Compared with not fulfilling each specific indication, most indications for treatment were associated with increased prescribing. The hazard ratio (HR) was 1.60 (95% CI, 1.55-1.65) for acute gout attacks during the first year following diagnosis, 1.87 (95% CI, 1.56-2.24) for tophi, 1.67 (95% CI, 1.60-1.74) for chronic kidney disease, and 1.57 (95% CI, 1.51-1.63) for diuretic use at diagnosis (Table).
A total of 44% of patients fulfilled indications for urate-lowering treatment at initial diagnosis, and 87% were eligible within 5 years of diagnosis. However, only a minority of those eligible were treated according to current recommendations.1,2
Examined patient- and practice-level factors accounted for only one-fifth of the variance in prescriptions. The unexplained variance may be accounted for by factors not available in the database. Recognized barriers to care include suboptimal patient and physician knowledge of gout, its treatment, and clinical recommendations, and patient and physician preferences for treatment.4,5
Study limitations include the use of general practitioner diagnosis to identify gout patients; however, gout diagnosis in this database has been validated previously.6 For modeling, we assumed that indications for treatment have equal importance, which may not be true.
In conclusion, our study supports including urate-lowering treatment in the information about gout provided to patients around the time of first diagnosis.
Corresponding Author: Weiya Zhang, PhD, Academic Rheumatology, City Hospital, Clinical Sciences Building, Nottingham NG51PB, England (firstname.lastname@example.org).
Author Contributions: Dr Kuo had full access to all of the data in the study and takes responsibility for the integrity of the data and the accuracy of the data analysis. Drs Zhang and Doherty are joint senior authors.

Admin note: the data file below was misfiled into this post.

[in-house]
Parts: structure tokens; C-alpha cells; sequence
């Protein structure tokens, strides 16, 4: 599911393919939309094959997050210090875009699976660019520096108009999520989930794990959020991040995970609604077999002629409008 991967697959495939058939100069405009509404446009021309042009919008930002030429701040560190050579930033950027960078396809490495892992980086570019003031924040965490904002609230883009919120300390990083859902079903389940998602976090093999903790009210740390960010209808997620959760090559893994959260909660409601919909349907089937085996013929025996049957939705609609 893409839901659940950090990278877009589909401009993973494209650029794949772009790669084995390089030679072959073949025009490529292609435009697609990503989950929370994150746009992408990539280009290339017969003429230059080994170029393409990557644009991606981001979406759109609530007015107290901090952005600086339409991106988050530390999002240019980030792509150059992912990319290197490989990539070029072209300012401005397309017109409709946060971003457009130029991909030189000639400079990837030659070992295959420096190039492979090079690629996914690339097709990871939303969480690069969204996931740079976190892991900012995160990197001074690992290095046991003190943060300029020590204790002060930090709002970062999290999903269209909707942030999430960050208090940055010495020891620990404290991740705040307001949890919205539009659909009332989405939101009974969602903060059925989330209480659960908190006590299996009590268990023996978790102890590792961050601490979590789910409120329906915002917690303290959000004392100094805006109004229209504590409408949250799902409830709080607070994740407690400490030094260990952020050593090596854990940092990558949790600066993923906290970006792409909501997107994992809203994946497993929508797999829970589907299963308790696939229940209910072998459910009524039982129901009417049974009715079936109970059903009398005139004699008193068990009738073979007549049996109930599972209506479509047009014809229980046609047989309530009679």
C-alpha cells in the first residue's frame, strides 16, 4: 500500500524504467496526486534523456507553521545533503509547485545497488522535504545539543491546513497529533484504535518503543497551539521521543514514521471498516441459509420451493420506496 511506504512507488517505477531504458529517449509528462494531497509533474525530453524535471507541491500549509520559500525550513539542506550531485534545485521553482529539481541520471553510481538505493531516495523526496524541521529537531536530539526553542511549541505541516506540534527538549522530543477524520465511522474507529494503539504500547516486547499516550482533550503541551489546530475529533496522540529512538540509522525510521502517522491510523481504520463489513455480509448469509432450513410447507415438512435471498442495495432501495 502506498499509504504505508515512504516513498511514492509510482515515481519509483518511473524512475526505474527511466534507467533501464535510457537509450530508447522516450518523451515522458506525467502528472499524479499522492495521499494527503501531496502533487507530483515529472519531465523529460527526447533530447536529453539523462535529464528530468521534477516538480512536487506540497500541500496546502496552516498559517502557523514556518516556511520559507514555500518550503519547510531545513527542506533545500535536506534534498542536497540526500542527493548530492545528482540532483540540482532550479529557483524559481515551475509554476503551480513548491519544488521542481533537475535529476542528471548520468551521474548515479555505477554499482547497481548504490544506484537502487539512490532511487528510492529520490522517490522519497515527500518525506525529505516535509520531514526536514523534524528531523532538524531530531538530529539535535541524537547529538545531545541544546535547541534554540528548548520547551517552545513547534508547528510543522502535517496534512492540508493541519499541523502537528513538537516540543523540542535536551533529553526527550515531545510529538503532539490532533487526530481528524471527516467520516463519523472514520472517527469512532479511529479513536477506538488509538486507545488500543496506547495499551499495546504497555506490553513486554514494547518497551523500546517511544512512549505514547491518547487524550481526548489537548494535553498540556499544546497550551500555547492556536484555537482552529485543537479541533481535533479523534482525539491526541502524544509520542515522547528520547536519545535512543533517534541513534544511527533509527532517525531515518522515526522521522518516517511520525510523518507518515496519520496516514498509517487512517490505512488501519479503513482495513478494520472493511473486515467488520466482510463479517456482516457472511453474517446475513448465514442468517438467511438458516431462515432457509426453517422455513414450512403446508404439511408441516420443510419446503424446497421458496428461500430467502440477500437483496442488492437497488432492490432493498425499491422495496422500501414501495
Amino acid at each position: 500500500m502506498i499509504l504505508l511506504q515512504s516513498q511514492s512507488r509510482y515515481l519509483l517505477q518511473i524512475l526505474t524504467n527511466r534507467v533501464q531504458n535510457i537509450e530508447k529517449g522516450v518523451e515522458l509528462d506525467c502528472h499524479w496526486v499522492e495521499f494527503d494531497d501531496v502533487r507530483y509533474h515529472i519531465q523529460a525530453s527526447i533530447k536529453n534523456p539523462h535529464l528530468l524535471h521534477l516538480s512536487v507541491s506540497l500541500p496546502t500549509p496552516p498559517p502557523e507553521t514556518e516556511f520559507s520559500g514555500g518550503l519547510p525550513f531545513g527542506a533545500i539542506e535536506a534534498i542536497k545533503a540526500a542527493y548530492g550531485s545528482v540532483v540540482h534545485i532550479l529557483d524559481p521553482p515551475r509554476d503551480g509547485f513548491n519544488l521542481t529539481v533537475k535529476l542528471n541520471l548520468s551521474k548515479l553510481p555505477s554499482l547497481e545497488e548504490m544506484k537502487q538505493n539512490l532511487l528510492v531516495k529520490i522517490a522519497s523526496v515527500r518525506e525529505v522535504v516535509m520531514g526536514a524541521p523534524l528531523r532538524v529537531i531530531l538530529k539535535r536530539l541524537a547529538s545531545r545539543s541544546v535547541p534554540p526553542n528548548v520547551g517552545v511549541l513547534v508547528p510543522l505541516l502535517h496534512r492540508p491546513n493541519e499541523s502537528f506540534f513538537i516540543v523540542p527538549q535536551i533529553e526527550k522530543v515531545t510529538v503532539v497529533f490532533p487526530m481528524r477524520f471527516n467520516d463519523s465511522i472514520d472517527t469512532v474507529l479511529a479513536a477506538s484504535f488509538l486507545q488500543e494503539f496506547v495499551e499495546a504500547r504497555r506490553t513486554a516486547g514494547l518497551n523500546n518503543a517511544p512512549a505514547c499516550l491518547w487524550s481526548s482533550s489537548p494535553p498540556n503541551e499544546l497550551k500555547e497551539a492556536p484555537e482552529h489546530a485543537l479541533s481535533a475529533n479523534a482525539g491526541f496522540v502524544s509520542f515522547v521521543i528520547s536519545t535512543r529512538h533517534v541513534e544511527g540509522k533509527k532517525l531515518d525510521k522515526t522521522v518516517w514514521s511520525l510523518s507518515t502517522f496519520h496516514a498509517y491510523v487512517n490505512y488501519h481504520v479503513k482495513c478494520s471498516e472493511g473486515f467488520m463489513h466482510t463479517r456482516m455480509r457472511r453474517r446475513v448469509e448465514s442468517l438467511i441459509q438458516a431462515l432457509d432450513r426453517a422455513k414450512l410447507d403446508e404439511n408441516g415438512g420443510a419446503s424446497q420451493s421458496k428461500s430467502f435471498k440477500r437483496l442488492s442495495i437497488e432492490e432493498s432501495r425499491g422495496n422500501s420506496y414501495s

Study concept and design: Kuo, Zhang, Doherty.
Acquisition, analysis, or interpretation of data: All authors.
Drafting of the manuscript: Kuo, Zhang, Doherty.
Critical revision of the manuscript for important intellectual content: All authors.
Statistical analysis: Kuo, Grainge.
Obtained funding: Kuo, Zhang.
Administrative, technical, or material support: Mallen, Zhang, Doherty.
Study supervision: Grainge, Zhang, Doherty.
Conflict of Interest Disclosures: The authors have completed and submitted the ICMJE Form for Disclosure of Potential Conflicts of Interest. Dr Zhang reported receiving personal fees from Daiichi Sankyo; and nonfinancial support from the National Institute for Health and Care Excellence, the European League Against Rheumatism, and the British Society of Rheumatology. Dr Doherty reported receiving personal fees from AstraZeneca, Menarini, Nordic Biosciences, Novartis, and Pfizer for work on gout and osteoarthritis advisory boards. No other disclosures were reported.
Funding/Support: This work was funded by the National Science Council of Taiwan project 103-2314-B-182A-070-MY2 and Chang Gung Memorial Hospital project CMRPG3A0624. The study methods and infrastructure were supported by the University of Nottingham. Dr Mallen is funded by an Arthritis Research UK clinician scientist award.
Role of the Funders/Sponsors: The sponsors of the study had no role in design and conduct of the study; collection, management, analysis, and interpretation of the data; and preparation, review, or approval of the manuscript and decision to submit the manuscript for publication.